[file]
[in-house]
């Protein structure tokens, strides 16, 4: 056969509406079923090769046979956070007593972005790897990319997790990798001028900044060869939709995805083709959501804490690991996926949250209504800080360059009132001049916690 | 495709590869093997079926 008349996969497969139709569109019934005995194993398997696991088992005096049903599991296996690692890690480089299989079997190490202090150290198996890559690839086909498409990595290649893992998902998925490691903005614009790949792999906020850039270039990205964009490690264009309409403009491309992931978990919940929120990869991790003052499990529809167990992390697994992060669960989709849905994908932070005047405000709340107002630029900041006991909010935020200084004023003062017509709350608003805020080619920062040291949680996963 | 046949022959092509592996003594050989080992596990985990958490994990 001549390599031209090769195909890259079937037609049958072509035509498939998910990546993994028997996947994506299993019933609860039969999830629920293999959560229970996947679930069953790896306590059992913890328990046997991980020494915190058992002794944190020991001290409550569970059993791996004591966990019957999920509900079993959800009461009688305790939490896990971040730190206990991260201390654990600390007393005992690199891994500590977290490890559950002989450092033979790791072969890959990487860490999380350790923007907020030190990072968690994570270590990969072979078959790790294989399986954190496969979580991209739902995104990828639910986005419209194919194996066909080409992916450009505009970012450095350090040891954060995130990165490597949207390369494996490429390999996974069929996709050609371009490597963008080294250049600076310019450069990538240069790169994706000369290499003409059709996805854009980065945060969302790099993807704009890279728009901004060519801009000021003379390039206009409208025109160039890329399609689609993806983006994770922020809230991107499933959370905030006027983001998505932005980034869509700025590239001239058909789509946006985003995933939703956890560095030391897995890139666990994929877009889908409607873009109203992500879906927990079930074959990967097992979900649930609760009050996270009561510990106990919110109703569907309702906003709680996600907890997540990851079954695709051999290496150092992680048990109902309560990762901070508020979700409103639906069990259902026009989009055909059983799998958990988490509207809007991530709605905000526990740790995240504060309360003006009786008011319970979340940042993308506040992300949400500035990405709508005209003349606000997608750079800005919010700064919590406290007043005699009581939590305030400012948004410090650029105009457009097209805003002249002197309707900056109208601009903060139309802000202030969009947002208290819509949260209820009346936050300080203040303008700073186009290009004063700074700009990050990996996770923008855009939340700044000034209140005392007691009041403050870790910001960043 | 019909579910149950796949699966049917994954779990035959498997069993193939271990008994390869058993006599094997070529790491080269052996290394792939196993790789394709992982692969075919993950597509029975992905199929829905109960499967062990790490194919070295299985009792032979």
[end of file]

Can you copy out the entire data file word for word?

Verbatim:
[in-house]
């Protein structure tokens, strides 16, 4: 056969509406079923090769046979956070007593972005790897990319997790990798001028900044060869939709995805083709959501804490690991996926949250209504800080360059009132001049916690 | 495709590869093997079926 008349996969497969139709569109019934005995194993398997696991088992005096049903599991296996690692890690480089299989079997190490202090150290198996890559690839086909498409990595290649893992998902998925490691903005614009790949792999906020850039270039990205964009490690264009309409403009491309992931978990919940929120990869991790003052499990529809167990992390697994992060669960989709849905994908932070005047405000709340107002630029900041006991909010935020200084004023003062017509709350608003805020080619920062040291949680996963 | 046949022959092509592996003594050989080992596990985990958490994990 001549390599031209090769195909890259079937037609049958072509035509498939998910990546993994028997996947994506299993019933609860039969999830629920293999959560229970996947679930069953790896306590059992913890328990046997991980020494915190058992002794944190020991001290409550569970059993791996004591966990019957999920509900079993959800009461009688305790939490896990971040730190206990991260201390654990600390007393005992690199891994500590977290490890559950002989450092033979790791072969890959990487860490999380350790923007907020030190990072968690994570270590990969072979078959790790294989399986954190496969979580991209739902995104990828639910986005419209194919194996066909080409992916450009505009970012450095350090040891954060995130990165490597949207390369494996490429390999996974069929996709050609371009490597963008080294250049600076310019450069990538240069790169994706000369290499003409059709996805854009980065945060969302790099993807704009890279728009901004060519801009000021003379390039206009409208025109160039890329399609689609993806983006994770922020809230991107499933959370905030006027983001998505932005980034869509700025590239001239058909789509946006985003995933939703956890560095030391897995890139666990994929877009889908409607873009109203992500879906927990079930074959990967097992979900649930609760009050996270009561510990106990919110109703569907309702906003709680996600907890997540990851079954695709051999290496150092992680048990109902309560990762901070508020979700409103639906069990259902026009989009055909059983799998958990988490509207809007991530709605905000526990740790995240504060309360003006009786008011319970979340940042993308506040992300949400500035990405709508005209003349606000997608750079800005919010700064919590406290007043005699009581939590305030400012948004410090650029105009457009097209805003002249002197309707900056109208601009903060139309802000202030969009947002208290819509949260209820009346936050300080203040303008700073186009290009004063700074700009990050990996996770923008855009939340700044000034209140005392007691009041403050870790910001960043 | 019909579910149950796949699966049917994954779990035959498997069993193939271990008994390869058993006599094997070529790491080269052996290394792939196993790789394709992982692969075919993950597509029975992905199929829905109960499967062990790490194919070295299985009792032979």